August 14, 2015 / 64(31);837-841
Jason Vargo, PhD1; Benjamin G. Gerhardstein, MPH2; Geoffrey P. Whitfield, PhD3; Arthur Wendel, MD3
Physical activity, including bicycling, is linked with multiple health benefits (1). However, although bicycles account for only about 1% of trips across all modes of transportation, on a per trip basis, bicyclists die on U.S. roads at a rate double that of vehicle occupants (2). In 2009, an estimated 392 billion trips (across all modes) were taken in the United States, including 4.1 billion bicycle trips, and 33,808 deaths occurred on U.S roadways (across all modes), including 630 bicyclist deaths (3–5). This report examines mortality trends among cyclists using national collision data from the Fatality Analysis Reporting System (FARS) for the period 1975–2012. Annual rates for cyclist mortality decreased 44%, from 0.41 to 0.23 deaths per 100,000 during this period, with the steepest decline among children aged <15 years. In recent years, reductions in cyclist deaths have slowed. However, age-specific cyclist mortality rates for adults aged 35–74 years have increased since 1975. Multifaceted approaches to bicyclist safety have been shown to be effective in increasing bicycling while decreasing traffic injuries and fatalities (1). With U.S. adults choosing to walk and cycle more, implementation of these approaches might help counter recent increases in adult cyclist deaths…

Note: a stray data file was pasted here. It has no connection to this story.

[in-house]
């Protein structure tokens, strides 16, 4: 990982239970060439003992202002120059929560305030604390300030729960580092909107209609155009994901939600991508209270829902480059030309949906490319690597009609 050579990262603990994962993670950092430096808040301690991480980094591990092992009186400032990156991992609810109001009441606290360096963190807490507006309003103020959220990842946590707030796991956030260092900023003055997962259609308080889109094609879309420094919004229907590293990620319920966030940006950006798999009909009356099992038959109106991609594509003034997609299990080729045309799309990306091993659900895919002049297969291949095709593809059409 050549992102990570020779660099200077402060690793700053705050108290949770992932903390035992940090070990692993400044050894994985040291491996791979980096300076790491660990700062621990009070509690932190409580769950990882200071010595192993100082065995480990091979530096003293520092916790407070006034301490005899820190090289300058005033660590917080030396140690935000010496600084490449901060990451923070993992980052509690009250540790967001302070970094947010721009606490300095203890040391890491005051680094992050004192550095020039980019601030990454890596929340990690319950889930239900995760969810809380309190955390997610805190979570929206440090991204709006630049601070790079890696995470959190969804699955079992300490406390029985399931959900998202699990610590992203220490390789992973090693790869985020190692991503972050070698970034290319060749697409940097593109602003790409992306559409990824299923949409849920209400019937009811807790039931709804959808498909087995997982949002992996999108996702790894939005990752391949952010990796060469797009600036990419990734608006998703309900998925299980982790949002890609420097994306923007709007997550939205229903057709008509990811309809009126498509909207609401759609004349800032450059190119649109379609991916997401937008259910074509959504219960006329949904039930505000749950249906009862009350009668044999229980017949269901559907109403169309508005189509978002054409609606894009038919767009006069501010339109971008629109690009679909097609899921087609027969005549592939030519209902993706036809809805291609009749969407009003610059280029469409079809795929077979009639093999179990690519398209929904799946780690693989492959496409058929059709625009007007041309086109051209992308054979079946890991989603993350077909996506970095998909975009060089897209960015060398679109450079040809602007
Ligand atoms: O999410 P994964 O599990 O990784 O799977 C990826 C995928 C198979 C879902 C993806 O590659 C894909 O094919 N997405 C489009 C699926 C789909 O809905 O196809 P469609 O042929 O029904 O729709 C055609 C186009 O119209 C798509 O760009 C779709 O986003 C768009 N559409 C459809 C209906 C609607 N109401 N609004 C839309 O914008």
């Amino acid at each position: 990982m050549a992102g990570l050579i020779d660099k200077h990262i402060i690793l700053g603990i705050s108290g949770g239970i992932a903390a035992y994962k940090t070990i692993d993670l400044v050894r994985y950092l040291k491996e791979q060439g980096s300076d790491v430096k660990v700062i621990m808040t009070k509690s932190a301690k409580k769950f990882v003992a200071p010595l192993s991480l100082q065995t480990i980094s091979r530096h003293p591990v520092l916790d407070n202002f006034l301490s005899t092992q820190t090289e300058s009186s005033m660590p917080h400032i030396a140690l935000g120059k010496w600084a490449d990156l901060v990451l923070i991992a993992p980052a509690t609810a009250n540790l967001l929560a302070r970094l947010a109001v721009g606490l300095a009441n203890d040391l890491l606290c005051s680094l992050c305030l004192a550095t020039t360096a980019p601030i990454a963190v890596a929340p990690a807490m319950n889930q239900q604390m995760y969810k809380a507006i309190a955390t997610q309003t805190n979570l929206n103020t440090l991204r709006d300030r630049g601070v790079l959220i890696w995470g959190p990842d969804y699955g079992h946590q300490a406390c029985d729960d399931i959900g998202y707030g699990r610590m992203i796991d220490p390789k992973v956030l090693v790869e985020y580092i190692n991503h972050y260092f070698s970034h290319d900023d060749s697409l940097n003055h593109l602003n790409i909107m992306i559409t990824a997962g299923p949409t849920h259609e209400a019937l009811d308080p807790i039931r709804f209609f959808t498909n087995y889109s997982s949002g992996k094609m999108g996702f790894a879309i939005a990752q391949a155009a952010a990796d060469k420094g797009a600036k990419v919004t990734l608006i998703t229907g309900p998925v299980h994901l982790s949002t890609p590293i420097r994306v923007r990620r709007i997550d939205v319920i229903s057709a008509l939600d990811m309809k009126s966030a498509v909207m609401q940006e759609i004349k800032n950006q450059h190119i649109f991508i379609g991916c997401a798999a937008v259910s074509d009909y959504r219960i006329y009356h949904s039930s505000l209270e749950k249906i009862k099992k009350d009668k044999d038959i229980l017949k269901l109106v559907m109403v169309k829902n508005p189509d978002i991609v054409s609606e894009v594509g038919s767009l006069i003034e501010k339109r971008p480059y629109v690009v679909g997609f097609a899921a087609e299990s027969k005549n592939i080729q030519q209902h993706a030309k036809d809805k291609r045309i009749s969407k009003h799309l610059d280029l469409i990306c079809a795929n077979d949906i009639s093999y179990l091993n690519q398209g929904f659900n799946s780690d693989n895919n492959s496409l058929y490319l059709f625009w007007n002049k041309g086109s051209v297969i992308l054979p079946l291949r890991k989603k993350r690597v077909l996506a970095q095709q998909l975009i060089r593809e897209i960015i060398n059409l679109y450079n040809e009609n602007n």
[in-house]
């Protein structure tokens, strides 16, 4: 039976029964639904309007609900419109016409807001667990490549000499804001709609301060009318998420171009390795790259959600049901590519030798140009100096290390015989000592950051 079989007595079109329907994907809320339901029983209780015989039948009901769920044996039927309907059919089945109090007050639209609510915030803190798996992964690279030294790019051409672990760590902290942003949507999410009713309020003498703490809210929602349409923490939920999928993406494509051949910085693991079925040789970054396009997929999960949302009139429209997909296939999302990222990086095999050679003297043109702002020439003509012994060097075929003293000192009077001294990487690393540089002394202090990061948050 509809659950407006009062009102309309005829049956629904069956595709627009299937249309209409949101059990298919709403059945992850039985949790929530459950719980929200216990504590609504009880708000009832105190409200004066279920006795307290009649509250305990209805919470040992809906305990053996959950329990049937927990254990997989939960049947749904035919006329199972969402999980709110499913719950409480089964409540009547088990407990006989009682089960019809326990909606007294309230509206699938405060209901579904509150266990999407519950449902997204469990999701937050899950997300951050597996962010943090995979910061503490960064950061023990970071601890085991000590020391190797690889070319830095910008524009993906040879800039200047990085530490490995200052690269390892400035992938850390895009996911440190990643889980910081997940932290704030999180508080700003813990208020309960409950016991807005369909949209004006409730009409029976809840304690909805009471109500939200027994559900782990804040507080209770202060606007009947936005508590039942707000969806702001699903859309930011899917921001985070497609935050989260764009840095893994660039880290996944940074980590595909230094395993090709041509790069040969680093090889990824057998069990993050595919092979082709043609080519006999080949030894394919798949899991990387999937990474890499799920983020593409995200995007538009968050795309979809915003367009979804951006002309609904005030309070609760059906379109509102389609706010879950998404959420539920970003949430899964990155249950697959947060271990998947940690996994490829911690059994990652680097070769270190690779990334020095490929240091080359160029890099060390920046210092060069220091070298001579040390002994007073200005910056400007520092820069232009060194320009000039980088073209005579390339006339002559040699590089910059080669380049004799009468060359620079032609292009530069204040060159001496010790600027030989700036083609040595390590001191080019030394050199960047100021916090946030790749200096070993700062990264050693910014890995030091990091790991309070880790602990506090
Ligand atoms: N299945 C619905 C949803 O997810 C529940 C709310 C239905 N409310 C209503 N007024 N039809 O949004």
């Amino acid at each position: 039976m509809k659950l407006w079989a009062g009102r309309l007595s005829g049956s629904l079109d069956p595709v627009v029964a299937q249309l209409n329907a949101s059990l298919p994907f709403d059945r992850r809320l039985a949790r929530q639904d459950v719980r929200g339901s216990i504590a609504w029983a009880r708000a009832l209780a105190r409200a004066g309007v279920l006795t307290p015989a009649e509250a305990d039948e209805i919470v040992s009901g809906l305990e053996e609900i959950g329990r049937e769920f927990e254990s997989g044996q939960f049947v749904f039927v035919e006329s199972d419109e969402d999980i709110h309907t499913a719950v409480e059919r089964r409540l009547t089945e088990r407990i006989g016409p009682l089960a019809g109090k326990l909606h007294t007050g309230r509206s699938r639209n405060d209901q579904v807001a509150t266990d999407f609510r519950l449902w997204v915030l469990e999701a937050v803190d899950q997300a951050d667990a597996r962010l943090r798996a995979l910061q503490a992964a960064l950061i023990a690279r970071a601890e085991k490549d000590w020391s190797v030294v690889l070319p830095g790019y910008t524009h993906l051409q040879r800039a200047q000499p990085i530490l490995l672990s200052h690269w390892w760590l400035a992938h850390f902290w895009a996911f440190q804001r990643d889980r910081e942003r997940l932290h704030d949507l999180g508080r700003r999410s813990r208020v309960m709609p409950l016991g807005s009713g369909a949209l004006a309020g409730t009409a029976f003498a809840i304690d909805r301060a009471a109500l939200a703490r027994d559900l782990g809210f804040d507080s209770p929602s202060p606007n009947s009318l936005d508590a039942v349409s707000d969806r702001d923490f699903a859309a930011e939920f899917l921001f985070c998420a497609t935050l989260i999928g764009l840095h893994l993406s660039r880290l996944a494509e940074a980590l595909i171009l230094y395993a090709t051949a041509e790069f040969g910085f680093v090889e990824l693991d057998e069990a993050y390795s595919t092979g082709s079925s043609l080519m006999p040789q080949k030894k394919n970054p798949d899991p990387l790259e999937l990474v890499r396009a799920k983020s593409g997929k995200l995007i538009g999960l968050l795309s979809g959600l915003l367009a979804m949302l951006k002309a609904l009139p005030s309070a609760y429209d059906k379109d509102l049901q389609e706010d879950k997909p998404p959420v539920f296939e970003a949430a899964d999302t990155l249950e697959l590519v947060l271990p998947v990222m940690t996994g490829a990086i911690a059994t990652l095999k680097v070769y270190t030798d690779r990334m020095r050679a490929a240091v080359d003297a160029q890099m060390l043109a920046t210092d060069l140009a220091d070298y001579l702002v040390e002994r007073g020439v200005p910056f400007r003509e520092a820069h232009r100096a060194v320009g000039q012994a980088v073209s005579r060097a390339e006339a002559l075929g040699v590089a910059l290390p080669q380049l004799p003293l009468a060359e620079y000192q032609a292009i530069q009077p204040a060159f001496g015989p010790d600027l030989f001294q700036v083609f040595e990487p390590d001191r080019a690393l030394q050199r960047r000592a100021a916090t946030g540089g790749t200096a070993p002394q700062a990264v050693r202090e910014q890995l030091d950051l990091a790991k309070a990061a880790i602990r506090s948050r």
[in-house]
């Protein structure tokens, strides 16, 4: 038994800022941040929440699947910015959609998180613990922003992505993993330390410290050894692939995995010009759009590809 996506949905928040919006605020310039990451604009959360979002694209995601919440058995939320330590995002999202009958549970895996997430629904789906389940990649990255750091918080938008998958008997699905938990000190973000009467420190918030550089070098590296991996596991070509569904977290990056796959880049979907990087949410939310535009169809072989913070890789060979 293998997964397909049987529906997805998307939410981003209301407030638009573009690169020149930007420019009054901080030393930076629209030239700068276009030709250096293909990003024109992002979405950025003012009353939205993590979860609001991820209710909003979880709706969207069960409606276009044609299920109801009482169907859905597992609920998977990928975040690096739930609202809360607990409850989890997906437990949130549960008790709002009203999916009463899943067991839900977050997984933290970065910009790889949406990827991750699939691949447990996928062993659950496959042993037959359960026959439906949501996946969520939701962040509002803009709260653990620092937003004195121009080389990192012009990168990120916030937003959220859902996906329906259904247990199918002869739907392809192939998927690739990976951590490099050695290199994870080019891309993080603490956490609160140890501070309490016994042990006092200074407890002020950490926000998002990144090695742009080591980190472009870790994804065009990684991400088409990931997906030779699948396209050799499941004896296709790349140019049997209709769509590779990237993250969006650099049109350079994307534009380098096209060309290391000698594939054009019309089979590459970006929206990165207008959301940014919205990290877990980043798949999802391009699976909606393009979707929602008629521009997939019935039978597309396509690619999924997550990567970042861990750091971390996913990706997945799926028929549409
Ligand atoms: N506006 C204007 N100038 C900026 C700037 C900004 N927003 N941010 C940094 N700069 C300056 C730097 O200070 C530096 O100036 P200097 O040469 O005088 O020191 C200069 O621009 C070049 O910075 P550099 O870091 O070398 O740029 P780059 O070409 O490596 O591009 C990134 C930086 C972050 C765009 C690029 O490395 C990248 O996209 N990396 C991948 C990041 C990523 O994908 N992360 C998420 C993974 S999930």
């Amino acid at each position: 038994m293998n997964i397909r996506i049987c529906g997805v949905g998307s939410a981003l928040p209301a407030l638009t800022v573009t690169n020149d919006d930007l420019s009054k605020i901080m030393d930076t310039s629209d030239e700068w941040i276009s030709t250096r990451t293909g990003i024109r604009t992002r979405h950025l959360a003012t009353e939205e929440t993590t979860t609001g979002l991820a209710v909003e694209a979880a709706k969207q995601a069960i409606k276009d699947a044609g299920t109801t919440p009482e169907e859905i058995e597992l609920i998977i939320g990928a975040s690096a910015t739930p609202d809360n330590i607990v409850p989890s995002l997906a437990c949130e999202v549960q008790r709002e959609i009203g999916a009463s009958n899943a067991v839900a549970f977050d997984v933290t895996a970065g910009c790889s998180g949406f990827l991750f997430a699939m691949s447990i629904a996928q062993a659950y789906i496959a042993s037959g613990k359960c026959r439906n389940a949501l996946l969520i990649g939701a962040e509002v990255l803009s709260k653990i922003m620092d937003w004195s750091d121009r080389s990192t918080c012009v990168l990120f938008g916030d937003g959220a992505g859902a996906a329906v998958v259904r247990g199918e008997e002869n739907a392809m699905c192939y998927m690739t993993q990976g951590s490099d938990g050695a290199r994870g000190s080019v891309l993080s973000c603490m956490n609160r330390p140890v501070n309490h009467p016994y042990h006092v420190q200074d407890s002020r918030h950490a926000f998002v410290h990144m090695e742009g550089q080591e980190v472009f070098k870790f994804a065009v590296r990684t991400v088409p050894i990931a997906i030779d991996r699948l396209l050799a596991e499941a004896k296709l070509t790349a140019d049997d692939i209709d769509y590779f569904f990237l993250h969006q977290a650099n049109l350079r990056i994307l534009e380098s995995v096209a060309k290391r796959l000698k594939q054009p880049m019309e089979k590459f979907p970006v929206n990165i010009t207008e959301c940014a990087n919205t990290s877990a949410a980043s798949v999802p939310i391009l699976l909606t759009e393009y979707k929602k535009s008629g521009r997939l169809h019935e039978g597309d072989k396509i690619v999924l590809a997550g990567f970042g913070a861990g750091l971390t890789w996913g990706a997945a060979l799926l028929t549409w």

What is the Deadliest State for Cyclists? That would be Florida!
A very interesting read and great resource.